You’ll find it on the labels of many food items, hidden among the lost lines of many nearly unpronounceable additives: maltodextrin. Whenever you see this ingredient, it is never a “whole” food, as this additive doesn’t occur anywhere in nature and is only made possible through the machinations of food scientists. Let’s explore exactly what maltodextrin is, and what it does for our bodies.

What Is It?

Maltodextrin [1] is a food additive, derived from the starch in either rice, corn, wheat, or potatoes. The starch is chemically treated to dissolve easily in liquid (hydrolyzed), and altered in other ways as well.

In America, most maltodextrin starts out as GMO corn. Cornstarch can be treated in two ways, with the end product containing either less than or more than 20% sugar. More than 20% is corn syrup solids, and less than 20% is what is listed on food labels as maltodextrin.

Maltodextrin can be incorporated in many different types of foods, and is quite common in processed foods listed as “fat-free”, because it adds a texture similar to fat without actually being fat.

What Is Its Biological Role?

Technically, maltodextrin is a complex carbohydrate. Complex carbohydrates are thought of as the “preferable” type of carbohydrate because they are absorbed slowly, therefore spiking your blood sugar less and providing a more even supply of energy that lasts longer than what simple sugar would provide.

Maltodextrin is, however, the exception to this definition. As a results of the way it has been chemically altered, the sugars in maltodextrin are absorbed incredibly quickly [2] and actually cause a greater blood glucose spike, gram for gram, than sugar. It allows the production of sweet and “fat-free” labeled foods that still taste great, without having to list it as plain old sugar on the label.

While the way the human body treats maltodextrin may be a mystery to most people and even cause some to view it as a generic health concerns; that belief is usually based on misinformation and does not necessarily make it bad in every possible scenario.

The simplified explanation is this: it comes from starch, is used to replace fats and sugar in processed foods, and although it is not technically a sugar the human body treats it like one. This means it breaks down very quickly to be fully absorbed and either give energy or be stored as fat.

How Does It Help Bodybuilders and People Who Work Out?

For any fitness enthusiast who is trying to cut calories and slim out, maltodextrin is certainly one to avoid. However, bodybuilders and certain types of athletes may benefit from its ultra-high absorption rate and high calories count [3].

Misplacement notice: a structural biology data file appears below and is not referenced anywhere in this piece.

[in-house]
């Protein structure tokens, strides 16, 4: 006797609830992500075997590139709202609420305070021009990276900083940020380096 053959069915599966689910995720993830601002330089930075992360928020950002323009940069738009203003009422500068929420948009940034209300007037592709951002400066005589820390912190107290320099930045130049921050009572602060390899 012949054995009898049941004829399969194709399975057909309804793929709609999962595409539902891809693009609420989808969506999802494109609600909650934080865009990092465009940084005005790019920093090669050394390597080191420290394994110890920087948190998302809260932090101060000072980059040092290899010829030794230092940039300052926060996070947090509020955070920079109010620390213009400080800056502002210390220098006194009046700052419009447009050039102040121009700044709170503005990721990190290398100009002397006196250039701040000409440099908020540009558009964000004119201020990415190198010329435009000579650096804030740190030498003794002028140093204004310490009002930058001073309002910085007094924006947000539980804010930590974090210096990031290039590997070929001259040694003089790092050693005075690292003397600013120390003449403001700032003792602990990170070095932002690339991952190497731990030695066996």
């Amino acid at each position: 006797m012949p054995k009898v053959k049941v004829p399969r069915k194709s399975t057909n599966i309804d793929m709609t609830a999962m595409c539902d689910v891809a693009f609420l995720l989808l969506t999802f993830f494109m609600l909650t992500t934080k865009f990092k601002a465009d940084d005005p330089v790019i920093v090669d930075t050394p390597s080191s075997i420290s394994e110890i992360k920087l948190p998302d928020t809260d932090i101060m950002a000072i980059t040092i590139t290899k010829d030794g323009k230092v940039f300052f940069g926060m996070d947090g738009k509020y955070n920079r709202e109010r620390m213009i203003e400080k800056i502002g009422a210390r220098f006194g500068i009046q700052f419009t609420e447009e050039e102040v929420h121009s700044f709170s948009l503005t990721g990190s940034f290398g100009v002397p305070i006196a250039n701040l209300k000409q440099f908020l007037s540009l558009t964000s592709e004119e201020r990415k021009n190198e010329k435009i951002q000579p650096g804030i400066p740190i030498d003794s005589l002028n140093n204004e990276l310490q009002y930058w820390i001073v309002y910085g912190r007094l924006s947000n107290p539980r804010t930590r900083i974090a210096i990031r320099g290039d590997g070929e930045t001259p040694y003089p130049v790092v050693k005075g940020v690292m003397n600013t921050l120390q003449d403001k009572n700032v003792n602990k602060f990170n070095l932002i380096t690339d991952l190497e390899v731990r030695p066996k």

If you are a marathon runner, a serving of sports drink containing maltodextrin will give you a nearly immediate spur of energy can that help you complete your run. If you are an endurance trainer, consuming protein along with maltodextrin ensures the protein is absorbed quickly, which makes for an effective recovery shake.

Bodybuilders and wrestlers looking to bulk up can also benefit; mass gains shakes typically include maltodextrin for this reason. If you fit into any of these categories, then products with maltodextrin in them may help you in the gym or on the field.

What Foods Contain It?

Maltodextrin is found in may processed foods, and labeled as such. Some examples are frozen yogurt, sports drinks, fat free versions of your favorite foods, salad dressings, and more.

How Much Of It Do You Need?

A substance derived from natural origins, but without the same nutritional profile, maltodextrin is not necessary to any diet. In fact, while it may help certain athletes who use energy very quickly or have higher caloric intake requirements, for the rest of us it’s simply not a priority to consume it regularly and go out of our way for it.

Are There Risks Associated With Consuming Too Much Of It?

Given its rate of absorption, glycemic index, and caloric density, consuming too much maltodextrin can certainly have some effects on your body. If you take in more than you can quickly use as rightfully needed energy, your body is simply going to store it.

This will result in unwanted weight gain (of fat, not muscle), blood sugar spikes, and other health risks that go along with protracted periods of these two conditions.

Are There Risks Associated With Consuming Too Little Of It?

Your body does not need any maltodextrin to fulfill its daily nutritional requirements. If you were to completely avoid this food additive, you would experience no ill effects.

While those looking to size up will get performance-enhancing benefits out of maltodextrin, for most this food additive is simply not a priority. Learn about all the ingredients you can, and you can take control of your own nutrition by being more cognizant of what you put in your body.

We hope this helped you clear up what maltodextrin is and how you can benefit from it if it aligns with your fitness goals.


[1] Wikipedia. Maltodextrin. Wikipedia, 2017.

[2] Busch, Sandi. What Does Maltodextrin Do In The Body?., 2015.

[3] Dr. Tam, Freda. Maltodextrin- The Truth., 2013.